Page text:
Now let’s see what to do to remove stains and “stains.”
How to Remove a Stain – Poulticing Method.
Definition of a Poultice.
What’s a poultice? It is the combination of a very absorbent medium (it must be more absorbent than the stone) mixed with a chemical, which is to be selected in accordance with the type of stain to be removed. The concept is to re-absorb the stain out of the stone. The chemical will attack the stain inside the stone, and the absorbent agent will pull them both out together.
It’s intuitive that while the absorbent agent can be the same all the time, regardless of the nature of the stain to be removed, the chemical will be different, in accordance with the nature of the staining agent, since it will have to interact with it.
The absorbent part of a poultice could be (in order of the writer’s preference), talc powder (Baby powder), paper-towel (“Bounty” or “Viva” are the best), and diatomaceous earth (the white stuff inside your swimming pool filter) for larger projects.
Consumers can also find so-called “professional poulticing kits” at a local tile and marble retailer. It is the opinion of this writer that they are nothing but a marketing gimmick. In fact, no true professional ever uses any of them! Not only are they expensive, but more importantly, they are limited to removing only the type of stains the kit’s chemical agent is designed for. Everybody – with no experience whatsoever – can make their own homemade poultice, which will be just as good as the “professional kits” (if not better!) Moreover, the consumer will purchase the (easy-to-find) chemicals that will be deemed right for the task at end.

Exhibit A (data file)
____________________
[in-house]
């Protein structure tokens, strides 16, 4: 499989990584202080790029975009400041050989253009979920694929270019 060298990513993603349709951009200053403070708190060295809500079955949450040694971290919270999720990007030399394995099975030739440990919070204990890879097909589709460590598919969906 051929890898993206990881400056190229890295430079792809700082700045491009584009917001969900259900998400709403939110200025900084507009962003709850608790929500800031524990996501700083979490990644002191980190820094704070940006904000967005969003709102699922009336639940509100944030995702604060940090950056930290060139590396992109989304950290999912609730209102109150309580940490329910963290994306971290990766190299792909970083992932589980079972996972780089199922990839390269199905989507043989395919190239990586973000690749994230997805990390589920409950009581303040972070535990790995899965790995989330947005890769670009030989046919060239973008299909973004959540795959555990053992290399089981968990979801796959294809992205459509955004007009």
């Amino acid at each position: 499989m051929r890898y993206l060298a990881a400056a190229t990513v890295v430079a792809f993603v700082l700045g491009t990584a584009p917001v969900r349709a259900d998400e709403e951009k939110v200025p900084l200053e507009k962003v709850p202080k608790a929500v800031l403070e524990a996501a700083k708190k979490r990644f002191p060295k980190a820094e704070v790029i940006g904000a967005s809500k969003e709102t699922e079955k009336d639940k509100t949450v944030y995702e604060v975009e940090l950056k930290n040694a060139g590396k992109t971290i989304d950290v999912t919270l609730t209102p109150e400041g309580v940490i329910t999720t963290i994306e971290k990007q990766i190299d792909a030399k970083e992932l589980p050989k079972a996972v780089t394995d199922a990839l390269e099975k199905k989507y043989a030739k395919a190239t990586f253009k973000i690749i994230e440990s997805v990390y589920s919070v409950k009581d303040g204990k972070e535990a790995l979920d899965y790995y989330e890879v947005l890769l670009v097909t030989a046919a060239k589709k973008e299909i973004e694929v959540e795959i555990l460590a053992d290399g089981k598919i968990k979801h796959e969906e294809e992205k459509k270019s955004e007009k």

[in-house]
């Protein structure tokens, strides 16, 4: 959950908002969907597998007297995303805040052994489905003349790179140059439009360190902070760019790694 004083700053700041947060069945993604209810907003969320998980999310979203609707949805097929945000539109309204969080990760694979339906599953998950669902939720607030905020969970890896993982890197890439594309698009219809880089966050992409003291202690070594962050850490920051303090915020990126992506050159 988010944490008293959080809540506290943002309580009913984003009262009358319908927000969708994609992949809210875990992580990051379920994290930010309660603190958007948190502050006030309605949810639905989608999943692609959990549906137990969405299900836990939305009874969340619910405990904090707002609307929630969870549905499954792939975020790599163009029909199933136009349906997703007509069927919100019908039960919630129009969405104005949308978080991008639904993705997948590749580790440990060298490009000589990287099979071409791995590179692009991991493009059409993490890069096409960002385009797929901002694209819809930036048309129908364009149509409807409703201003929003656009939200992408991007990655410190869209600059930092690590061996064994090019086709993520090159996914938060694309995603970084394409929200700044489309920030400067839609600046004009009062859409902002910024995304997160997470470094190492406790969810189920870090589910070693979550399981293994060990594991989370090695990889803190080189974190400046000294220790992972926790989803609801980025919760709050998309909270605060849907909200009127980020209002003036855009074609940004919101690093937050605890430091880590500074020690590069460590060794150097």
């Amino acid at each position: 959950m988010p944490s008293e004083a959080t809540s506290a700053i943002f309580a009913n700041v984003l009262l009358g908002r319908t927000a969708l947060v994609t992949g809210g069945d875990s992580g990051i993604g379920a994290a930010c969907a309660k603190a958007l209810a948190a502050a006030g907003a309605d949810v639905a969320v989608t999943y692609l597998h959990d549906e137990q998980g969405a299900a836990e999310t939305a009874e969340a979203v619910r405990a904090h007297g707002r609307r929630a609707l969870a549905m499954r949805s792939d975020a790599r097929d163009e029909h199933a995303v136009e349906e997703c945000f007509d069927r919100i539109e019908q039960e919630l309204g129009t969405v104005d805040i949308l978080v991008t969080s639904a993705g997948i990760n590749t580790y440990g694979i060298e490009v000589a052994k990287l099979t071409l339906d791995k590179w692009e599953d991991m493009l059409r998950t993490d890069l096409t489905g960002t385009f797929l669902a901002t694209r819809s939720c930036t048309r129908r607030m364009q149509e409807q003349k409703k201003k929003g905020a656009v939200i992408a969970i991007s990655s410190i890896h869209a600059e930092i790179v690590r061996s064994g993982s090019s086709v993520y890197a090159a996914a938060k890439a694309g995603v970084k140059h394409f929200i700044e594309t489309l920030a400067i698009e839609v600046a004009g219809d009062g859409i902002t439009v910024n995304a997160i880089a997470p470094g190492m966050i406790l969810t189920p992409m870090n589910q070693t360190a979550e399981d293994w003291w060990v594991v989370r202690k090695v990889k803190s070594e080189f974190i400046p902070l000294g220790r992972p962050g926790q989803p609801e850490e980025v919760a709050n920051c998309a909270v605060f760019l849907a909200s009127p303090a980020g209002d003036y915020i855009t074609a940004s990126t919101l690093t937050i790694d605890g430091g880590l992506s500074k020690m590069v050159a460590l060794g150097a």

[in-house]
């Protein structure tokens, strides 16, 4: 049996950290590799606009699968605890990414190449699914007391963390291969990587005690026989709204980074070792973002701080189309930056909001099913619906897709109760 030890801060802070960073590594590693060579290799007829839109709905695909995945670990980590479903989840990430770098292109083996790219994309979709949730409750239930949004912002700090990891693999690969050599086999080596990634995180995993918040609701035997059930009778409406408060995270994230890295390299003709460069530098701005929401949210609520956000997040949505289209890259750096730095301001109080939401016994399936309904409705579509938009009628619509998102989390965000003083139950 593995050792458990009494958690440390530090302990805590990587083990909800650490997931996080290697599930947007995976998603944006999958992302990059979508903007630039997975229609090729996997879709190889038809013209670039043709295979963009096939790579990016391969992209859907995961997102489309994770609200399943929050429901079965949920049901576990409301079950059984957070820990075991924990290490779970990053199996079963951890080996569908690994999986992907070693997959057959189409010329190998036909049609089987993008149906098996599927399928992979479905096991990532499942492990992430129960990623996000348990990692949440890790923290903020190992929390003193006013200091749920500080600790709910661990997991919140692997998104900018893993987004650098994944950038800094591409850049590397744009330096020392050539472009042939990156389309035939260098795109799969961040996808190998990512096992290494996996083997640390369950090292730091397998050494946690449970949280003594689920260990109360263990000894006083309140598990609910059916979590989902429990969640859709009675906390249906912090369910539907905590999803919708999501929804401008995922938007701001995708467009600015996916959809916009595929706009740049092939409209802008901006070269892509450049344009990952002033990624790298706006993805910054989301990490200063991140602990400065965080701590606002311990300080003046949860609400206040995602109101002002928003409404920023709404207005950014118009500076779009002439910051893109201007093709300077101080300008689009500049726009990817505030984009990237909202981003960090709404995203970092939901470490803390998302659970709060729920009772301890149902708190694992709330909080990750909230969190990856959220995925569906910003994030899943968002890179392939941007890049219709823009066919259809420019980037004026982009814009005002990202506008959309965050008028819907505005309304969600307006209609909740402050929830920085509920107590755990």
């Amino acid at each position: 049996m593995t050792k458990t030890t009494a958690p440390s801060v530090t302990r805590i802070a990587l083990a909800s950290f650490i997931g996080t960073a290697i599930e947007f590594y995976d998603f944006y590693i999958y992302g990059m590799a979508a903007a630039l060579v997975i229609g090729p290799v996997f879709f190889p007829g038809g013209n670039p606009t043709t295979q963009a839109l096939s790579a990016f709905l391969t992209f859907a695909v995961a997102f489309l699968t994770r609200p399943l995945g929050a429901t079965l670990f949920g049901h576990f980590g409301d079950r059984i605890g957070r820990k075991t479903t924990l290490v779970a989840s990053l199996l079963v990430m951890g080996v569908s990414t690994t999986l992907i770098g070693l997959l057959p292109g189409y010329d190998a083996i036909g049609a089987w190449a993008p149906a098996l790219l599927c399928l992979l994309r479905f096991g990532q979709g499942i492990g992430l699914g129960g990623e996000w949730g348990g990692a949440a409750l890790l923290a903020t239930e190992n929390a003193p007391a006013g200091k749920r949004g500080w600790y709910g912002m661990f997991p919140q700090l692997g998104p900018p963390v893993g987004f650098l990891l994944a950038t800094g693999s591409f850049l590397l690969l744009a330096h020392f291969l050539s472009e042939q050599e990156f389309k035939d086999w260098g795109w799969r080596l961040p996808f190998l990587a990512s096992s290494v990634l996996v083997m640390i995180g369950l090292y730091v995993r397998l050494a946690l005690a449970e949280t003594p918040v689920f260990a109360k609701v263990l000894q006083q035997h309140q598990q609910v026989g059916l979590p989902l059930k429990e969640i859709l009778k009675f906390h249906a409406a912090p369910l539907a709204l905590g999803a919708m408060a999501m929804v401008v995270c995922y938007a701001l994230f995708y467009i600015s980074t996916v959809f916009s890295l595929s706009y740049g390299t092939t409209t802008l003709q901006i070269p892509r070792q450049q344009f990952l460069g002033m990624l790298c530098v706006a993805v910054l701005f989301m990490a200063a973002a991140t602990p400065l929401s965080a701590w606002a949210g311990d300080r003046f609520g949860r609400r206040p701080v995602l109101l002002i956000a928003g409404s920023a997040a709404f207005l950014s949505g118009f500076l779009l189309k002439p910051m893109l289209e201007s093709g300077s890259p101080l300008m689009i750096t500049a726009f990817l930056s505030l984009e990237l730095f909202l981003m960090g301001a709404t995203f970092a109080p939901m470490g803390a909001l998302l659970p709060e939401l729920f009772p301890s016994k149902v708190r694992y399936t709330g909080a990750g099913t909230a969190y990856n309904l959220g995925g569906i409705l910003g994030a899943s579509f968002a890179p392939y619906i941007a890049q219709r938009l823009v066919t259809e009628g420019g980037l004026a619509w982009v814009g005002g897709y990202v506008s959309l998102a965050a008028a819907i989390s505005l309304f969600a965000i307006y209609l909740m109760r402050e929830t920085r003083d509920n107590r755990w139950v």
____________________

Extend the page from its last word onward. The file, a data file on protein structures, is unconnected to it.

As we said before, the chemical must be selected in accordance with the nature of the staining agent. There are five major classifications of stains:
- Organic stains (i.e. coffee, tea, coloring agents of dark sodas and other drinks, gravy, mustard, etc.)
- Inorganic stains (i.e. ink, color dies, dirt – water spilling over from flower and plant pot, etc.)
- Oily stains (i.e. any type of vegetable oil, certain mineral oils – motor oil, butter, margarine, melted animal fat, etc.)
- Biological stains (i.e. mildew, mold, etc.)
- Metal stains (i.e. rust, copper, etc.)
The chemical of choice for both Organic and Inorganic stains is Hydrogen Peroxide (30/40 volumes – available at your local beauty salon. The one from the drugstore is too weak, at 3.5 volumes). Sometime, in the case of ink, Denatured Alcohol (rubbing alcohol) may turn out to be more effective.
For Oily stains our favorite is Acetone, which is available at any hardware or paint store. (Forget your nail polish remover: some of them contain other chemicals, and some other ones contain no acetone whatever.)
For Biological stains, one can try using regular household bleach.
For Metal stains, our favorite is a white powder (to be melted in water), which is available at fine hardware stores all over the country under the trade name of “Iron-out.”